Cultural Bankruptcy: Bail Out or Bonus? April 8-10, 2010
The Graduate Students of the Department of French and Italian at Northwestern University Present an Interdisciplinary Graduate Student Conference
Cultural Bankruptcy: Bail Out or Bonus? Rethinking Culture in the 21st Century April 8-10, 2010
Keynote Speakers: Susan Hegeman and Phillip Wegner Associate Professors of English, University of Florida
"The postmodernisms have, in fact, been fascinated precisely by this whole "degraded" landscape of schlock and kitsch, of TV series and Reader's Digest culture, of advertising and motels, of the late show and the grade-B Hollywood film, of so-called paraliterature, with its airport paperback categories of the gothic and the romance, the popular biography, the murder mystery, and the science fiction or fantasy novel: materials they no longer simply "quote" as a Joyce or a Mahler might have done, but incorporate into their very substance." ~ Fredric Jameson, Postmodernism, Or the Cultural Logic of Late Capitalism
The cultural moment that Jameson describes in his 1991 work calls into question the nature of art—broadly understood as visual arts, cinema, architecture, music and literature—in the postmodern society. Devoid of depth and the ability to "think historically," has cultural production truly become nothing but pastiche, art without affect or referent? If Jameson's evaluation is accurate, then we are faced with several particular concerns: the relationship between art and everyday life, canonicity in an age dominated by ideological pluralism, the reinterpretation of high/low distinctions in previous centuries, and the validity of the intellectual categories that have previously served as cornerstones of our discipline—divisions of genre, historical period, national tradition, and medium, to name a few.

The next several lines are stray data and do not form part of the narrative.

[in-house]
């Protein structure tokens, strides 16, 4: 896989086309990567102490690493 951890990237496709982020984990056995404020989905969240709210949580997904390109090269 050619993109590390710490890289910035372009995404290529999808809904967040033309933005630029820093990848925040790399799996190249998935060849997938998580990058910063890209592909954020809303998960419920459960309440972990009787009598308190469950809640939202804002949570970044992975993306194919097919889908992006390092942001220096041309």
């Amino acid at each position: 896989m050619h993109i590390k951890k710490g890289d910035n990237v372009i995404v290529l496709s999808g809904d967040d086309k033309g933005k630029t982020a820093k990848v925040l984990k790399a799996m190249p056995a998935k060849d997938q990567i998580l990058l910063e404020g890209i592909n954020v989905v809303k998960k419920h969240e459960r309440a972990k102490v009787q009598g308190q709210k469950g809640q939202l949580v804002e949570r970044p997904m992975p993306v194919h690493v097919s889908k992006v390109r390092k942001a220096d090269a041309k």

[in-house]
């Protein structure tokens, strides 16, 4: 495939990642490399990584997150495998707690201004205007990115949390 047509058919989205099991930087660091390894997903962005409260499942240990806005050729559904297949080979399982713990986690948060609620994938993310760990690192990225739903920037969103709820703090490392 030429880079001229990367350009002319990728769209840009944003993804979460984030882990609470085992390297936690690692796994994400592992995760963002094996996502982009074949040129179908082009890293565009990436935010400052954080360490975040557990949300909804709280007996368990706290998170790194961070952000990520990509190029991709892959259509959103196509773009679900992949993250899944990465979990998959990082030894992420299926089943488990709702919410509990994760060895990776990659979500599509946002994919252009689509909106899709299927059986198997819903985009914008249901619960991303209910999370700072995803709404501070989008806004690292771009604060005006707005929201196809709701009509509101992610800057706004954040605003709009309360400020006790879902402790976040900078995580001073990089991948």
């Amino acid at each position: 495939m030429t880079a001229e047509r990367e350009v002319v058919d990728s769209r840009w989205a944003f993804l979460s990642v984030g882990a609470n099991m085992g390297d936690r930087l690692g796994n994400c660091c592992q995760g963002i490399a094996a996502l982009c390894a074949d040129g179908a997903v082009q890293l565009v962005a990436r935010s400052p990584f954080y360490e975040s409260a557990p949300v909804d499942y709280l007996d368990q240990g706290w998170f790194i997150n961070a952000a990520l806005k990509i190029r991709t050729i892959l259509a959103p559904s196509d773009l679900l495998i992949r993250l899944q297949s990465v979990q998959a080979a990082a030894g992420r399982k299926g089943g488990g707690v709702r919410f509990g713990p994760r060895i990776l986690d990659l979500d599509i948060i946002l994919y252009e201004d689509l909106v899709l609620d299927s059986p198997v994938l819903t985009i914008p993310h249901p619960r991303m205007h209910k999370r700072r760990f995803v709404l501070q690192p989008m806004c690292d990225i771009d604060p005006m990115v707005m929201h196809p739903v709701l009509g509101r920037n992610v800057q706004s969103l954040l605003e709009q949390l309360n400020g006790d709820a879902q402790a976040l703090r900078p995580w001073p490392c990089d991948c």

Whether our object of study is contemporary culture or the artistic production of past centuries, as scholars we share this current historical moment in which we write. How does our current cultural moment affect the way we read the past? How are we to understand culture? What are the implications of theories that attempt to repudiate culture as an object of inquiry? Can cultural production exist independently of capitalism? What is the current relationship between cultural producers and consumers? How has that relationship changed historically? Do modern and traditional forms of pastiche have similar or divergent functions and objects? Where do the historic, the synchronic and/or the diachronic stand in relation to cultural production? How do art and theory mediate the notions of surface and depth? We welcome papers from a variety of disciplines that address the above questions, in whole or in part, or a related topic.
Please submit your abstract of no more than 350 words to firstname.lastname@example.org by January 15, 2010. Include your name, address, e-mail address, school affiliation, and any A/V requirements in your email. Notification will be on or before February 15. Papers must be in English and no more than 20 minutes long. Conference participants will have the opportunity both to formally present their paper and to workshop it the following day with the other presenters, the keynote speakers, and the conference moderators. To facilitate this we will require a final copy of the conference paper to be submitted by April 1. For more information, please visit http://www.frenchanditalian.northwestern.edu/events/culturalbankruptcy.h....